In the course of the next hour or two there were a dozen newspaper reporters besieging the mansion, and camera men taking pictures of it, and even spying with opera glasses from a distance. Before my mind's eye flashed new headlines:


    This was an aspect of the matter which we had at first overlooked. Carpenter was due at Judge Ponty's police-court at nine o'clock that morning. Was he going? demanded the reporters, and if not, why not? Mary Magna no doubt would be willing to sacrifice the two hundred dollars bail that she had put up; but the judge had a right to issue a bench warrant and send a deputy for the prisoner. Would he do it?

    Behind the scenes of Western City's government there began forthwith a tremendous diplomatic duel. Who it was that wanted Carpenter dragged out of his hiding-place, we could not be sure, but we knew who it was that wanted him to stay hidden! I called up my uncle Timothy, and explained the situation. It wasn't worth while for him to waste his breath scolding, I was going to stand by my prophet. If he wanted to put an end to the scandal, let him do what he could to see that the prophet was let alone.

    "But, Billy, what can I do?" he cried. "It's a matter of the law."

    I answered: "Fudge! You know perfectly well there's no magistrate or judge in this city that won't do what he's told, if the right people tell him. What I want you to do is to get busy with de Wiggs and Westerly and Carson, and the rest of the big gang, and persuade them that there's nothing to be gained by dragging Carpenter out of his hiding-place."

    What did they want anyway? I argued. They wanted the agitation stopped. Well, we had stopped it, and without any bloodshed. If they dragged the prophet out from concealment, and into a police court, they would only have more excitement, more tumult, ending nobody could tell how.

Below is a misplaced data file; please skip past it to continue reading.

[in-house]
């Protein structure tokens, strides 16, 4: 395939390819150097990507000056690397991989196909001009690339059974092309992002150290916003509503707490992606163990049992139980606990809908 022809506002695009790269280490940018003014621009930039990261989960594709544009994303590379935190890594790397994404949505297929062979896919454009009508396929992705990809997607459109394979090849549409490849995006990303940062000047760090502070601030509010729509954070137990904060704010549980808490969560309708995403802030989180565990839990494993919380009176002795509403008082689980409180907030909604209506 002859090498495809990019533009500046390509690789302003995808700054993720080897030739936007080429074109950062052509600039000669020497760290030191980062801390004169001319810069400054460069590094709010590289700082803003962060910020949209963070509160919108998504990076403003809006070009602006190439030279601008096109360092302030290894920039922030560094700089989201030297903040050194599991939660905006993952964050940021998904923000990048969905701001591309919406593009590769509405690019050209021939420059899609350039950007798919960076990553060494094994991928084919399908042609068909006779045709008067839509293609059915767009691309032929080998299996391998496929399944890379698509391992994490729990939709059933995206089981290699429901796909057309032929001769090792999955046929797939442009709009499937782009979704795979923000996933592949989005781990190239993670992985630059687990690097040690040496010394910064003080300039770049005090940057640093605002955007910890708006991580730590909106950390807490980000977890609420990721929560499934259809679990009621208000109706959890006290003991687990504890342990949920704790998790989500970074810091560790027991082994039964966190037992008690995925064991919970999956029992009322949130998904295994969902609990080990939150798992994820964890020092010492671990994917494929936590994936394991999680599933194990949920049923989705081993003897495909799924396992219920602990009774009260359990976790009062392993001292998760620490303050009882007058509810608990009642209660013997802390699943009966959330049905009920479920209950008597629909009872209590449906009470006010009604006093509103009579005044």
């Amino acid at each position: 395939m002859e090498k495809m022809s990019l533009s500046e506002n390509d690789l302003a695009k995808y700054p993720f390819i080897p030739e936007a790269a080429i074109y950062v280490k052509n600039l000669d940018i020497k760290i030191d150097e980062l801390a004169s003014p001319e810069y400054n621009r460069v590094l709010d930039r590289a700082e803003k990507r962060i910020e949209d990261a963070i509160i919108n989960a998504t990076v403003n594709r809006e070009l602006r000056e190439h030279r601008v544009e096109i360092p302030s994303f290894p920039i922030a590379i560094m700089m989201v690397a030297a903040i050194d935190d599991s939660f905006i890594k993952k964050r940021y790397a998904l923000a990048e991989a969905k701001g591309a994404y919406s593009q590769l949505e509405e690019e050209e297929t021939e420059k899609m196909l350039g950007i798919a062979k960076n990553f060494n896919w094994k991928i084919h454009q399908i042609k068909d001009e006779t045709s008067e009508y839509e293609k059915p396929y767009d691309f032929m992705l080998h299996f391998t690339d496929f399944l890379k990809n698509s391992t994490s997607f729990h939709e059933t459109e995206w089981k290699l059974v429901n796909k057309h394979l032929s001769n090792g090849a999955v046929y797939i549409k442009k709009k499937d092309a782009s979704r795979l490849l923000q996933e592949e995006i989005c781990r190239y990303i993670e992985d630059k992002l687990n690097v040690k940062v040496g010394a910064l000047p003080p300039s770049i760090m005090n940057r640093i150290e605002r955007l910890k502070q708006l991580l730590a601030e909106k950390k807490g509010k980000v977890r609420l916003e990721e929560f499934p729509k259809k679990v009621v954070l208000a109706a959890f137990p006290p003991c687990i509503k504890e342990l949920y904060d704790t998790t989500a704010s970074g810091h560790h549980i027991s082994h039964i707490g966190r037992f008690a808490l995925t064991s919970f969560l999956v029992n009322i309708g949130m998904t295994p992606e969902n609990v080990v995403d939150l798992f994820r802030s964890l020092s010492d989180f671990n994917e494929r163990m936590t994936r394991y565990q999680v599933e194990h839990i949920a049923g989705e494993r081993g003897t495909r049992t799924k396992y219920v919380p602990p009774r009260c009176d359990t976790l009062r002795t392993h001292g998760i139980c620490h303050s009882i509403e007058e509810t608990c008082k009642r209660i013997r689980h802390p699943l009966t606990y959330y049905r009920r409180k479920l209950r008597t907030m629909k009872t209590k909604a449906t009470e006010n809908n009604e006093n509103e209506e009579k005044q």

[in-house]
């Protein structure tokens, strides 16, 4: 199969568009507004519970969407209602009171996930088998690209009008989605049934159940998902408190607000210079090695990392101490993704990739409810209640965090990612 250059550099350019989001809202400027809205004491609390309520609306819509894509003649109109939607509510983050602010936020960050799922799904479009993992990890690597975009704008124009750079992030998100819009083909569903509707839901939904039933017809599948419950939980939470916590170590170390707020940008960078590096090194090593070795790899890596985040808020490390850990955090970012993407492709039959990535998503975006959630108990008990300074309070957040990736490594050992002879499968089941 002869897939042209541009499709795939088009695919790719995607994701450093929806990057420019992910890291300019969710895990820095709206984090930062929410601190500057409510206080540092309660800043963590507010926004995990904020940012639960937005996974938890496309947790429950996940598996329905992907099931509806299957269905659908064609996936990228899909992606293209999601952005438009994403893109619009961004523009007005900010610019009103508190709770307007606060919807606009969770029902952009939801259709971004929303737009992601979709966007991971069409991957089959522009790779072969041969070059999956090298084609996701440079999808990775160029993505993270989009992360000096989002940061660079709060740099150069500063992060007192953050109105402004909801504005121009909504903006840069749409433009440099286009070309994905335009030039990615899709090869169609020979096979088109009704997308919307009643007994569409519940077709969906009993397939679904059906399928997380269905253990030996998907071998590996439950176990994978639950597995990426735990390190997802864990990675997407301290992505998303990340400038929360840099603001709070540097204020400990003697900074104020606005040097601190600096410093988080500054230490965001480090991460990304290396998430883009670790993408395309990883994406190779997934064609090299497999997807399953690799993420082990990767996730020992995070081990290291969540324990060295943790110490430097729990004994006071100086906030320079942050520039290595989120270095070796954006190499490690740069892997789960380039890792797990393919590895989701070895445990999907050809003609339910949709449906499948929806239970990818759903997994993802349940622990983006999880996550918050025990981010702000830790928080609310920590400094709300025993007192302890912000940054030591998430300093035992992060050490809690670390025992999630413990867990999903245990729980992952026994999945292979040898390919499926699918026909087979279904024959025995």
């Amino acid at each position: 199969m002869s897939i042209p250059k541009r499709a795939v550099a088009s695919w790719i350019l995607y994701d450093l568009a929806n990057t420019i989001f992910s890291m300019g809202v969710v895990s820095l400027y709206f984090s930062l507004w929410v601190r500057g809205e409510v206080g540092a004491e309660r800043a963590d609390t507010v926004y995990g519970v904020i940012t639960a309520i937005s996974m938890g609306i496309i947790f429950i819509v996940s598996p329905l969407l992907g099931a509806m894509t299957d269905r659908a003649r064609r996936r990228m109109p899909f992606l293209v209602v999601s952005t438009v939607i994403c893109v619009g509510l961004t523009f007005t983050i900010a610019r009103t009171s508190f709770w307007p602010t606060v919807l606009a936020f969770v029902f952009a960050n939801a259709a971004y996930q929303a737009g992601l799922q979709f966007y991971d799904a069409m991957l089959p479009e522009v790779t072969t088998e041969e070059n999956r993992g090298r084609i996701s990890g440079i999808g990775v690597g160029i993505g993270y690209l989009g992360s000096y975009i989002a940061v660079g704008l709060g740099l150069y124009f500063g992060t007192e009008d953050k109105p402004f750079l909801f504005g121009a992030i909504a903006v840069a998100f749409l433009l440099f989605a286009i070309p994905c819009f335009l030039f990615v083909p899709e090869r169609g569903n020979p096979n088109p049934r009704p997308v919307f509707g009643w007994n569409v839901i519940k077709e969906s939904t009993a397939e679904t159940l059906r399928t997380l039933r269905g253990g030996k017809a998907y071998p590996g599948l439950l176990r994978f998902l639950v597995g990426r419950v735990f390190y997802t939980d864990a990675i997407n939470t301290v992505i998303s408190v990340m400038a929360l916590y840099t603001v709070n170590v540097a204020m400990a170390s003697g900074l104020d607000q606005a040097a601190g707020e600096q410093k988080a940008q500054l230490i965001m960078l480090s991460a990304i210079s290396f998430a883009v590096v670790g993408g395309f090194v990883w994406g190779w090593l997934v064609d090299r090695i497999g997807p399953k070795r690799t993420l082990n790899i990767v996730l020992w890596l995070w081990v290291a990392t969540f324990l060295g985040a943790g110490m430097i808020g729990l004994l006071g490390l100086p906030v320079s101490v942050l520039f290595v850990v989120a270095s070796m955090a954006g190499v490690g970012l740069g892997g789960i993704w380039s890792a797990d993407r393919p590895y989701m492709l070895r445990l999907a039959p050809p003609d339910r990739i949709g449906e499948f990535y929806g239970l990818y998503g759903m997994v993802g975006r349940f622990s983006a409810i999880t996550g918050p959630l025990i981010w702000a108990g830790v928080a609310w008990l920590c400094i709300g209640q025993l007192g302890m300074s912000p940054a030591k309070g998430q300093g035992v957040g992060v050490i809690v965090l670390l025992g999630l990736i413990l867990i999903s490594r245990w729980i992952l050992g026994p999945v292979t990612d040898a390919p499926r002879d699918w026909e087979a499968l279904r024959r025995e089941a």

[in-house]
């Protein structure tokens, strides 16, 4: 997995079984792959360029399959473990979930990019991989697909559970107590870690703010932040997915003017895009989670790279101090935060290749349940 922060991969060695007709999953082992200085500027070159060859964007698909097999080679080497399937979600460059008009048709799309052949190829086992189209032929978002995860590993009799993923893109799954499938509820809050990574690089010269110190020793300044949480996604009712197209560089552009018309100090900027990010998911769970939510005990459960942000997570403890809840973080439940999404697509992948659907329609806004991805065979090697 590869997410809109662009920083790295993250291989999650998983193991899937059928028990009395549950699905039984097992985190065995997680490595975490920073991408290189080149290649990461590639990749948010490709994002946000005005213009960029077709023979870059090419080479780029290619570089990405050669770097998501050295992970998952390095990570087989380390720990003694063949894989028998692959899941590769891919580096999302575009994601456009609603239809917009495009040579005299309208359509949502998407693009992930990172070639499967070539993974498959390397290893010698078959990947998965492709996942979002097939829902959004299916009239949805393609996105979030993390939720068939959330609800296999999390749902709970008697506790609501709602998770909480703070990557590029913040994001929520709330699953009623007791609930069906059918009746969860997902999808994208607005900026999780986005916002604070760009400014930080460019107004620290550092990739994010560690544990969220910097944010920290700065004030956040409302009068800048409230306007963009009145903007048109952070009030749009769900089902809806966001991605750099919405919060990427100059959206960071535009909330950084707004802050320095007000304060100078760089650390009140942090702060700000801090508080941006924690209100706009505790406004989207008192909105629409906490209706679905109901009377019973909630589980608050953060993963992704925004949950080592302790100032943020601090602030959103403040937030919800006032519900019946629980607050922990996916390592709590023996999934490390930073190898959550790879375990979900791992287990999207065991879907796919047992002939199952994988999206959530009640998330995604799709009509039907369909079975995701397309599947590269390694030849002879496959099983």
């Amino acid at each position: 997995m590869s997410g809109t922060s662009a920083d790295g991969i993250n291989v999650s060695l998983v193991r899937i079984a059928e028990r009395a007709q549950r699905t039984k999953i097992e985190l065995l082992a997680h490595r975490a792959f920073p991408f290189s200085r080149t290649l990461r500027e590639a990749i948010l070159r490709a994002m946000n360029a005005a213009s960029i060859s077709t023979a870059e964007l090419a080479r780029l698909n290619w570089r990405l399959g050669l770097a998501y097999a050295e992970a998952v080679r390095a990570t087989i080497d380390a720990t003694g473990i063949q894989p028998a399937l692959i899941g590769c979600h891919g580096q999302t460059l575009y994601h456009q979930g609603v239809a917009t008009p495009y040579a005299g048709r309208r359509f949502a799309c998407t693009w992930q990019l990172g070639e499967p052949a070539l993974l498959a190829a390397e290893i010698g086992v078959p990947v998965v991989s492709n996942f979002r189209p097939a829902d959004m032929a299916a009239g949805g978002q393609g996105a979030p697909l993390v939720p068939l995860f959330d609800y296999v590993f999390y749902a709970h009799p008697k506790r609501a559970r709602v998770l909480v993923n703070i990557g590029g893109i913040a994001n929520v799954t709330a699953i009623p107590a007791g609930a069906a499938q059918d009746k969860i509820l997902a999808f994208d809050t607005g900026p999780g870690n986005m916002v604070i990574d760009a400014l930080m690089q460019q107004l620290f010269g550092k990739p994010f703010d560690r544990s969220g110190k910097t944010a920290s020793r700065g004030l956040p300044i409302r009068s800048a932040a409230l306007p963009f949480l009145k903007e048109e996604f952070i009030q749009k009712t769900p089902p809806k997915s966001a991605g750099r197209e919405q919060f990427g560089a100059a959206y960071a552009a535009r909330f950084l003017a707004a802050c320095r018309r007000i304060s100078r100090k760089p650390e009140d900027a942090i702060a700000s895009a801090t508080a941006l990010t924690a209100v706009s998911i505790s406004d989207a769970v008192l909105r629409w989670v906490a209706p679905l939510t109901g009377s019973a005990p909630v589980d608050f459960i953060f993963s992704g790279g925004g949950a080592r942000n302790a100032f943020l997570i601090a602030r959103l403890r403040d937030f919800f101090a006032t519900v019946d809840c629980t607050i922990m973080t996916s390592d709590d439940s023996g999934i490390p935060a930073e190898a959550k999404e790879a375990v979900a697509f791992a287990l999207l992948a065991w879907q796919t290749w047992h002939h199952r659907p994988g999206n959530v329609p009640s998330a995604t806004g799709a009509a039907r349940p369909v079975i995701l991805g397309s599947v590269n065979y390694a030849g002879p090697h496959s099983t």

I called up several other people who might have influence; and meanwhile T-S was over at his office in Eternal City, pleading over the telephone with the editors of afternoon papers. They had got the Red Prophet out of the way during the convention, and why couldn't they let well enough alone? Wasn't there news enough, with five or ten thousand war-heroes coming to town, without bothering about one poor religious freak?

    When you shoot a load of shot at a duck, and the bird comes tumbling down, you do not bother to ask which particular shot it was that hit the target. And so it was with these frantic efforts of ours. One shot must have hit, for at eleven o'clock that morning, when the case of John Doe Carpenter versus the Commonwealth of Western City was reached in Judge Ponty's court, and the bailiff called the name of the defendant and there was no answer, the magistrate in a single sentence declared the bail forfeited, and passed on to the next case without a word. And all three of our afternoon newspapers reported this incident in an obscure corner on an inside page. The Red Prophet was dead and buried!